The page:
Winnie the Pooh Images, Search Terms Blocked on China's Internet

xi-obama-07172017.jpg US President Barack Obama shakes hands with Chinese President Xi Jinping as he arrives for Asia-Pacific Economic Cooperation (APEC) Summit banquet in Beijing, Nov. 10, 2014.

China's internet censors appeared on Monday to have banned social media tweets containing a reference to Winnie the Pooh, after a satirical image drawing parallels between the cuddly bear and President Xi Jinping circulated online.

The image in question showed the Disney version of Pooh and Tigger alongside a photograph of Xi and former U.S. President Barack Obama during their "shirtsleeves summit" in June 2013.

"This photo has already been banned on Tencent," user @Fantasy326_ tweeted on the Twitter-like platform Sina Weibo on Friday. "It won't send, no matter how you use screenshots."

User @cha_mi said keywords linked to "Winnie the Pooh" had also been banned on Sina, but "Winnie the Pooh was banned" remained a top search query and hashtag on the platform on Friday.

Commentators appeared to have no doubts over the cause of the ban, however.

"Winnie the Pooh has been banned from the Chinese internet because President Xi Jinping has been compared to him on a number of occasions," user@ñzan commented. "It is now a banned word."

"The number of sensitive words in China just keeps on multiplying and becoming more diverse."

The Financial Times said posts including the Chinese name of Winnie the Pooh were censored on Sina Weibo over the weekend, while a collection of animated gifs featuring the bear were removed from social messaging app WeChat.

The meme wouldn't be the first time ruling Chinese Communist Party has moved to crack down on any satire targeting the president.

Kwon Pyong, an ethnic Korean from the northeastern province of Jilin, stood trial on Feb. 15 for subversion after he wore a T-shirt emblazoned with satirical nicknames for President Xi Jinping, including "Xitler."

19th Party Congress

Commentators said censors are clamping down on any whiff of online dissent ahead of the 19th Party Congress later in the year, during which Xi will be looking to cement his status as a "core" party leader for the next five years of government.

Veteran media commentator Zhu Xinxin said Xi seems far more concerned about eradicating the slightest whiff of dissent or criticism than previous generations of leaders.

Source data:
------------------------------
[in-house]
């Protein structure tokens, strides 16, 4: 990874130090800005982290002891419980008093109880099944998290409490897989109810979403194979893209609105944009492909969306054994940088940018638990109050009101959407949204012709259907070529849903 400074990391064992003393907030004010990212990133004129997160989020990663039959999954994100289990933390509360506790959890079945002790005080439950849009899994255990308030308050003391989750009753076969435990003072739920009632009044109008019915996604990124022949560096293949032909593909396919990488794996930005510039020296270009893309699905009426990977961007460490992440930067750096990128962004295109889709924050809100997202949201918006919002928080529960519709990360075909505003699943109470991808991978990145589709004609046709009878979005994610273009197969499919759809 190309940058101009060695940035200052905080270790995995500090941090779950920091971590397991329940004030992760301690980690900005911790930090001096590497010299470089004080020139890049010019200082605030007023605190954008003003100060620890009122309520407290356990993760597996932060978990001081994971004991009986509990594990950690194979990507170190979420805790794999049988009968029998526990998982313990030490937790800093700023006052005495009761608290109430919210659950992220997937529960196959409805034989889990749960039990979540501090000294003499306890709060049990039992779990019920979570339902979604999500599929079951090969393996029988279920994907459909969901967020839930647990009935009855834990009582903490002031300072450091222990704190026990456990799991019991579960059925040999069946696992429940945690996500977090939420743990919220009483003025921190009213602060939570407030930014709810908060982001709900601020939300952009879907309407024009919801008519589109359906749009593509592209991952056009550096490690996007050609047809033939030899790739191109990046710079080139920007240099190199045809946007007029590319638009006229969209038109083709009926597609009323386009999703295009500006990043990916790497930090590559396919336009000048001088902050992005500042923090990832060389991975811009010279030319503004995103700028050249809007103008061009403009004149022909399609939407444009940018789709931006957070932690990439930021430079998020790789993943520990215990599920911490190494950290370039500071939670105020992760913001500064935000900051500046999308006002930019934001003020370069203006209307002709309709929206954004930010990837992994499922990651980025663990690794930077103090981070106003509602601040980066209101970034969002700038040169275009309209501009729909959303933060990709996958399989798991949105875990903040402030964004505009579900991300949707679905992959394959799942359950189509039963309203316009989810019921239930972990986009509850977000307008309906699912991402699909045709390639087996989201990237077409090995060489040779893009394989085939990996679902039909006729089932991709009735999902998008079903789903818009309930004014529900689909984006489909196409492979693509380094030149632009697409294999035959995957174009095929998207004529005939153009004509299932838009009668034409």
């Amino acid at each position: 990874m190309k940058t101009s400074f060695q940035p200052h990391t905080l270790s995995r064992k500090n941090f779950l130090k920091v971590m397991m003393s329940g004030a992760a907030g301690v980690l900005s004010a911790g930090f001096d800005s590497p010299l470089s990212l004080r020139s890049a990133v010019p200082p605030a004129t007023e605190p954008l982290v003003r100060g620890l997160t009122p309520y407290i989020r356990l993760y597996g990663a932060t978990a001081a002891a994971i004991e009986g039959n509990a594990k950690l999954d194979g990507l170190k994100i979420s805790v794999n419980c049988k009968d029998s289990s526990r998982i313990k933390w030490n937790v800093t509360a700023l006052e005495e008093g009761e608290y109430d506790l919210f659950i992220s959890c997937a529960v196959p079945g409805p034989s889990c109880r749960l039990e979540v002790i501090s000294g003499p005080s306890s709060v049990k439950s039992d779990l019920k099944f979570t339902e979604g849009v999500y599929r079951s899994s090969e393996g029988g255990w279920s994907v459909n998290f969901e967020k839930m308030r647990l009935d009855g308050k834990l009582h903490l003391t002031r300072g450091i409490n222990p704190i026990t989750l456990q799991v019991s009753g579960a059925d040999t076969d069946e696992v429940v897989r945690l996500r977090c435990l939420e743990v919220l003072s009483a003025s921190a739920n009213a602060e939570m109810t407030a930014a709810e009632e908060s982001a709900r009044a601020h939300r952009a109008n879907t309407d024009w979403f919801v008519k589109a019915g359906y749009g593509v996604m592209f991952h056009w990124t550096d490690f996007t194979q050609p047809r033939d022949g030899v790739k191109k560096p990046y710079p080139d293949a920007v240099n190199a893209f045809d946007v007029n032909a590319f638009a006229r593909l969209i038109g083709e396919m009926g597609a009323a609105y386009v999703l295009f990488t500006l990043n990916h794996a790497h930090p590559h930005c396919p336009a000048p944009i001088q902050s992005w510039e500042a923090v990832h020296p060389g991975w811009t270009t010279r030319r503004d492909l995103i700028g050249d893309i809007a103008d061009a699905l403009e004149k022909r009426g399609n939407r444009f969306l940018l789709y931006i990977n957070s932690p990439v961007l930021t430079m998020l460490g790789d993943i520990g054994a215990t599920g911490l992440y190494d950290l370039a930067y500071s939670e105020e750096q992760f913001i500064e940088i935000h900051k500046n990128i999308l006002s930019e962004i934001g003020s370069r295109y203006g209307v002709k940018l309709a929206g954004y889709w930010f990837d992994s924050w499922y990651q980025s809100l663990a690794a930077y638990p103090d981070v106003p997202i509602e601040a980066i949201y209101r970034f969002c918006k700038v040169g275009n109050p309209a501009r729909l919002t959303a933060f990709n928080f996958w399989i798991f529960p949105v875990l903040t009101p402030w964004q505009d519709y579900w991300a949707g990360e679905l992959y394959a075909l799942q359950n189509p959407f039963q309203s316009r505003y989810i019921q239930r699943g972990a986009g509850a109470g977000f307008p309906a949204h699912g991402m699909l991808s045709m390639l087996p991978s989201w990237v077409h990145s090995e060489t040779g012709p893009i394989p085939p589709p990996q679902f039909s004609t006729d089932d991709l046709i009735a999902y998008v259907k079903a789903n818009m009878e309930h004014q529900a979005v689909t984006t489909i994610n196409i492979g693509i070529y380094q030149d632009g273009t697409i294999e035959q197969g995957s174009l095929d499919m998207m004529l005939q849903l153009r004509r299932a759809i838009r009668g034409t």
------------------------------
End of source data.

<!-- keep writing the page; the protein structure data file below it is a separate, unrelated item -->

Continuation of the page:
"There is no humor here, just an obsession with preserving a totally idealized version of the highest-ranking leaders," Zhu said. "This sort of dictatorial culture elevates national leaders to the status of gods."

But Zhu said Xi's sensitivity seems to be a symptom of his fear that he hasn't yet won an ongoing power struggle in the corridors of Zhongnanhai.

"He is terrified of that things might get out of hand, and that it could be open season for satirizing various party leaders," he said. "That's why nobody is allowed to say anything to undermine his power and authority."

Xi's administration has stepped up a campaign against dissenting opinions both online and in the country's tightly controlled state media in recent months, warning officials in January to stay on message when using the social media app WeChat.

Party and government officials have been warned not to use the internet, social media, radio, television, newspapers, books, lectures, forums, reports, seminars and other means "to make off-message comments about central government policy and undermine party unity."

Cadres are also banned from posting about government business to either official and personal social media accounts without authorization.

The new code of conduct banning "off-message" statements was likely approved by the last plenary session of the 18th Party Congress last October, which was held behind closed doors, political observers said.

That meeting also formally endorsed President Xi Jinping as a "core" leader of the ruling party at the current plenum, potentially putting him on a par with former paramount leaders Mao Zedong and Deng Xiaoping, whose authority must never be challenged.

Reported by Xin Lin for RFA's Mandarin Service. Translated and edited by Luisetta Mudie.


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